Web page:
When you say 1 stop better, are you just talking about sensor noise performance or AF sensor performance?
My question is purely about sensor performance and why f2.8 will stay that important forever.
There is also another thing that you may not think of, is that lenses wide open generally don't perform their best.
... unless you're scraping together the money for a Canon 24-70L2
basically having a wide aperture available is like a condom
its better to have it and not need it than to need it and not have it
Ok, thanks for the answer from a real world pro, so you're on the side that even f2.8 isn't really "fast" enough and it just happens so that the fastest zooms available are f2.8. So if I understand you correctly you'd rather go with a Tamron f2.8 + a faster prime like the Sigma 35mm than a Canon 24-70/f2.8 for the price of both combined?
Well, even the Canon 24-70 v2 performs better stopped down. I never said that wide-open you can't get a lens that performs awesome. But if you stop down the Canon 24-70 v2 it gets even better.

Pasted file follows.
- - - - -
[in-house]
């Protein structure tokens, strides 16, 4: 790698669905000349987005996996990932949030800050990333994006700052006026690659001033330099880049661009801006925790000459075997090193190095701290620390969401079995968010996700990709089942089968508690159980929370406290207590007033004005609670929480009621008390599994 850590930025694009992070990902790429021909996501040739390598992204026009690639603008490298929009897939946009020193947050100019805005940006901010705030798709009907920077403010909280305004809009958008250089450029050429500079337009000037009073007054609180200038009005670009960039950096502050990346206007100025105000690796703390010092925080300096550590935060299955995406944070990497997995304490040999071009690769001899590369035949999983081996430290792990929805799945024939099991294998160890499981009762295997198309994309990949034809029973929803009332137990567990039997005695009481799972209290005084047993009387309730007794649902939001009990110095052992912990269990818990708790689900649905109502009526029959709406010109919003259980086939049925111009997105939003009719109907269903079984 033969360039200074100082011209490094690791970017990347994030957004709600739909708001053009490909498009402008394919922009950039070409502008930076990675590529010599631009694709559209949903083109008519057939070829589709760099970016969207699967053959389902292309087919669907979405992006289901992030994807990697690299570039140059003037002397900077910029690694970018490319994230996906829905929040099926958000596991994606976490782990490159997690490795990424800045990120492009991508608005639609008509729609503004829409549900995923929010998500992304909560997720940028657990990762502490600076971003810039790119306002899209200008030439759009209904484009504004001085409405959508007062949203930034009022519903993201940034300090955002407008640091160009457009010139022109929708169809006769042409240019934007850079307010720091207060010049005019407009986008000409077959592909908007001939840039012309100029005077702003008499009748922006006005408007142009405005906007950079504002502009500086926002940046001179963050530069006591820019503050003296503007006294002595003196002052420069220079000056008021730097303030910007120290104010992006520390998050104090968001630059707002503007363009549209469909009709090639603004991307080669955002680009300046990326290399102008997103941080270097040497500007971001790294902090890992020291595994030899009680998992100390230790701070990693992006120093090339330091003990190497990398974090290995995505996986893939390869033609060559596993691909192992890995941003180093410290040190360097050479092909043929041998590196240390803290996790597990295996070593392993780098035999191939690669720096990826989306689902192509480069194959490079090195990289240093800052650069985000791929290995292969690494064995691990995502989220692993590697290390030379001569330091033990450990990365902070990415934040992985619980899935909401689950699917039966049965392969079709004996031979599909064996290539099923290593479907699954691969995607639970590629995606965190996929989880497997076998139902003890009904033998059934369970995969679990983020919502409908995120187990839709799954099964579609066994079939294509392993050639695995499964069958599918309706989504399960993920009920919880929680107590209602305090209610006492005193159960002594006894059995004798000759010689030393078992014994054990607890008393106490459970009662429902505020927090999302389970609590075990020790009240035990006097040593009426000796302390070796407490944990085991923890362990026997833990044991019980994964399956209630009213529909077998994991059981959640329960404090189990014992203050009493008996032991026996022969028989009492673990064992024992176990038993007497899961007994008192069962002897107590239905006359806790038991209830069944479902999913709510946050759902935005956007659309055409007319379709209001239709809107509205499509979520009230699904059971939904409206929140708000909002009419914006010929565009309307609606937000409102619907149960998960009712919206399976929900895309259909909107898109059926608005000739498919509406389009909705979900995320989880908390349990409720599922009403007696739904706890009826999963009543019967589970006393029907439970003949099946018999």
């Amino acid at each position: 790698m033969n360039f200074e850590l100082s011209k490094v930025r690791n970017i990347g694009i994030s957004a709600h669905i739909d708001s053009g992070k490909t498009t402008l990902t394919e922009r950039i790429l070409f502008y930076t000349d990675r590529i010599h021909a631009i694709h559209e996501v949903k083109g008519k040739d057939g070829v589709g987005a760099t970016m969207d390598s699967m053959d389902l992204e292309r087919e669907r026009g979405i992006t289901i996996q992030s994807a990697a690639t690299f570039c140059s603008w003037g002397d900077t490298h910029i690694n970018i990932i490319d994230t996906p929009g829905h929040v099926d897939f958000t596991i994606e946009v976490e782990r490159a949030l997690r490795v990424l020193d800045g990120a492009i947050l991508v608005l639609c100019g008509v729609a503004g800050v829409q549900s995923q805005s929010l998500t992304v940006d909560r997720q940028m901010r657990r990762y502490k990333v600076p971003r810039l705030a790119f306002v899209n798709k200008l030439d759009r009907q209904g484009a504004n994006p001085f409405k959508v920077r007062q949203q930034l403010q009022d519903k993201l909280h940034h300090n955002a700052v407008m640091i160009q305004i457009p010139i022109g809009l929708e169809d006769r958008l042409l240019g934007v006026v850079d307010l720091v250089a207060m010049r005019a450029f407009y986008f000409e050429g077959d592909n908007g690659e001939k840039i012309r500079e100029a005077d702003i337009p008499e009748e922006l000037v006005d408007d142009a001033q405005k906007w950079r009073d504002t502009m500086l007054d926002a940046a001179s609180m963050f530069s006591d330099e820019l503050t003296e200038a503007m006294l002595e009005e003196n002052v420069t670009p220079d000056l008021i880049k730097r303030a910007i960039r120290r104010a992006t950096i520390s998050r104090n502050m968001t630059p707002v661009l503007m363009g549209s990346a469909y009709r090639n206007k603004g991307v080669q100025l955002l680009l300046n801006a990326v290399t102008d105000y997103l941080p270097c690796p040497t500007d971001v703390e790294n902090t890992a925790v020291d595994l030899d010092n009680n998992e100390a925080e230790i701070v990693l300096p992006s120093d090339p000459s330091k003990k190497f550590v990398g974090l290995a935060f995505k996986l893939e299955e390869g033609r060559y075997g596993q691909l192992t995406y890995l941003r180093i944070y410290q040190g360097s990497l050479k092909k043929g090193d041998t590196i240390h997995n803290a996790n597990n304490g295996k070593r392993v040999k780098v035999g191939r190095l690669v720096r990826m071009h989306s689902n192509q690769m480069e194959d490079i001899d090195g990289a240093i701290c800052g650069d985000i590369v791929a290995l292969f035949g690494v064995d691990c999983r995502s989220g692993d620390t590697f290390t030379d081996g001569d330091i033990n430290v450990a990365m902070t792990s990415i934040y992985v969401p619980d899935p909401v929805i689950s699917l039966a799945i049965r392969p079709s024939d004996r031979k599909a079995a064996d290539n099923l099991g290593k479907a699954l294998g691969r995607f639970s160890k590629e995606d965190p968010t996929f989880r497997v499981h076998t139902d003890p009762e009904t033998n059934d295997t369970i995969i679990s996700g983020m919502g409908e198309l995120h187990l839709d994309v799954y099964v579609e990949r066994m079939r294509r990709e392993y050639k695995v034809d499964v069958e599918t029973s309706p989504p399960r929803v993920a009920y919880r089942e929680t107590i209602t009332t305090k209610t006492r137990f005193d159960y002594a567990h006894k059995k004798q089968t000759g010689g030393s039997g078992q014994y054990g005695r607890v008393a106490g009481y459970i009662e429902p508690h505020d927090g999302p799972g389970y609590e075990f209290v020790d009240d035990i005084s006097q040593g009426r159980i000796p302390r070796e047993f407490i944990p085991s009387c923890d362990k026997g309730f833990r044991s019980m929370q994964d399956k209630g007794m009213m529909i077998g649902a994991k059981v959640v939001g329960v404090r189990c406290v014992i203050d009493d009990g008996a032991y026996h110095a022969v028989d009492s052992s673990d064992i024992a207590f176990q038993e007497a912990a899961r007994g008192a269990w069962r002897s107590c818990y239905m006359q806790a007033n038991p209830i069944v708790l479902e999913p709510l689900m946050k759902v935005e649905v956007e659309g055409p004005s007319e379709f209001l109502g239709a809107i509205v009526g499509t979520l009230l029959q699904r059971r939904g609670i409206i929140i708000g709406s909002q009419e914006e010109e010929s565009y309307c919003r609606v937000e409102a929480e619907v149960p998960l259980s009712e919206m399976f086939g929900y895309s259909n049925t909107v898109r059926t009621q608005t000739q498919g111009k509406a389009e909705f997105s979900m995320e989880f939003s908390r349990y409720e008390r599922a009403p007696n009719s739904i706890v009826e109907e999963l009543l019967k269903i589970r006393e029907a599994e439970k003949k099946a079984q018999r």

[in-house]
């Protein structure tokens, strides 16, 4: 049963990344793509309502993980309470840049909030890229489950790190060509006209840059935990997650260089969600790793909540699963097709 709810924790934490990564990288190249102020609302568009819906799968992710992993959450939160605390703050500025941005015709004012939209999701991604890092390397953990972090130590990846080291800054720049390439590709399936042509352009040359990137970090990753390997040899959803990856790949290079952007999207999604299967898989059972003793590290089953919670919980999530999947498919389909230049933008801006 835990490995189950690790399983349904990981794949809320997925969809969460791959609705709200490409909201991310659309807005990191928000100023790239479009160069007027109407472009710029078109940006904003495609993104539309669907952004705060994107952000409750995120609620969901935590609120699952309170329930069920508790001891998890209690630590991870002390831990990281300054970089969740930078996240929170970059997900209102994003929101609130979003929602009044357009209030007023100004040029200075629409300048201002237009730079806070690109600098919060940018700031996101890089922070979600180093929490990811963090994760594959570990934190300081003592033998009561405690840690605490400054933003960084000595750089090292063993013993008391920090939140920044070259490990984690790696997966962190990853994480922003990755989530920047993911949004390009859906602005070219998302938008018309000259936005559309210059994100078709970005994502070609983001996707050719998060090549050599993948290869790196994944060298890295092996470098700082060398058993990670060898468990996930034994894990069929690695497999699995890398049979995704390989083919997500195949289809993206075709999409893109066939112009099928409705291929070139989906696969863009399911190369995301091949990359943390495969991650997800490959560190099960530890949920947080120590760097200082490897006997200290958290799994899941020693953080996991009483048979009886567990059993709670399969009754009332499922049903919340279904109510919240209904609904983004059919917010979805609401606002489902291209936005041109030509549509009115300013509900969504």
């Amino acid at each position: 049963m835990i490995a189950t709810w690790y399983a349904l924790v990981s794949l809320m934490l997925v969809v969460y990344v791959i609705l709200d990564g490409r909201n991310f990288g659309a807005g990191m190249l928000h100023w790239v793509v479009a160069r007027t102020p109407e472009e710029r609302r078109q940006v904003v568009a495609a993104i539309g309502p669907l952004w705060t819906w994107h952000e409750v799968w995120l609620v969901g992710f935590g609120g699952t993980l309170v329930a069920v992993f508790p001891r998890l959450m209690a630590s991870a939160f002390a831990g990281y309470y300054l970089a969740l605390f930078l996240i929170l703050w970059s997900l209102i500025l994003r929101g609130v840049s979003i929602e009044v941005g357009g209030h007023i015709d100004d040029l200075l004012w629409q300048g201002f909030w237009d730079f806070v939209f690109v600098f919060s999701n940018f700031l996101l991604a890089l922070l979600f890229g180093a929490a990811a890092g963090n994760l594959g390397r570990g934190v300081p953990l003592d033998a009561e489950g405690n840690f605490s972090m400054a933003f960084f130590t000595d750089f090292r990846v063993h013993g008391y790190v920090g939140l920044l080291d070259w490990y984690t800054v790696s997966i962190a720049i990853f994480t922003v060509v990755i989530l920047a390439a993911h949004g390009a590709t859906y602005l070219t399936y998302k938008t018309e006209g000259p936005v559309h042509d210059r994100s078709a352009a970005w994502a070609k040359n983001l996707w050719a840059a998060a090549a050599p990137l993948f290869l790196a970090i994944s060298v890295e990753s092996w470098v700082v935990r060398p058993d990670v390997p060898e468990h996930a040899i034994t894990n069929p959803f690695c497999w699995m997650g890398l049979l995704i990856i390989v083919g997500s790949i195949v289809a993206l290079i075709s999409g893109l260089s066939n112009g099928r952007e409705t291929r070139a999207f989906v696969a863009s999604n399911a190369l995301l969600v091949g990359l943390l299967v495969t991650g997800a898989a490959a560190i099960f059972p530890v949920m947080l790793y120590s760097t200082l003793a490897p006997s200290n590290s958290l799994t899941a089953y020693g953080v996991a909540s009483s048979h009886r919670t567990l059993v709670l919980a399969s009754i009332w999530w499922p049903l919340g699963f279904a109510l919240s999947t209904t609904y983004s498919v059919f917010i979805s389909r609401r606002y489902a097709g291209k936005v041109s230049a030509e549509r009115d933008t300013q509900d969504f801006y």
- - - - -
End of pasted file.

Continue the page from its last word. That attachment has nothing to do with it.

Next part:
That said, what lens(es) you chose often boils down to shooting styles, convenience (a high quality 24-70 is a lot easier to go 24, then 35, then 50 than changing primes), and can it get you what you want. Is it the best tool for the job, for what your budget can afford, and for how and what you are shooting.
Personally, while I wouldn't quite call myself a shooting pro, but I am shooting the residency for a small dance group, and while I'm renting the Tamron 24-70 for the next performance in a week, and probably buying that lens in the next 3-4 months. Not quite the weight of wickedwombat, or a couple of the other forum members, but I always seem to shoot in low or crazy lighting and I've found fast primes or f/2.8 zoom is practically a necessity. If you're shooting in decent lighting, or a studio or something, then ask if you really need a f/2.8 zoom. For me, I'm not shooting in those environments, so I've said yes, I do need a f/2.8 zoom (and the 70-200 some day, *sigh*).
Do you find yourself wide open all the time even as the ISO climbs higher and higher? Or are you comfortable going with a slower shutter and/or higher ISO and find an f/4 zoom is fine for you?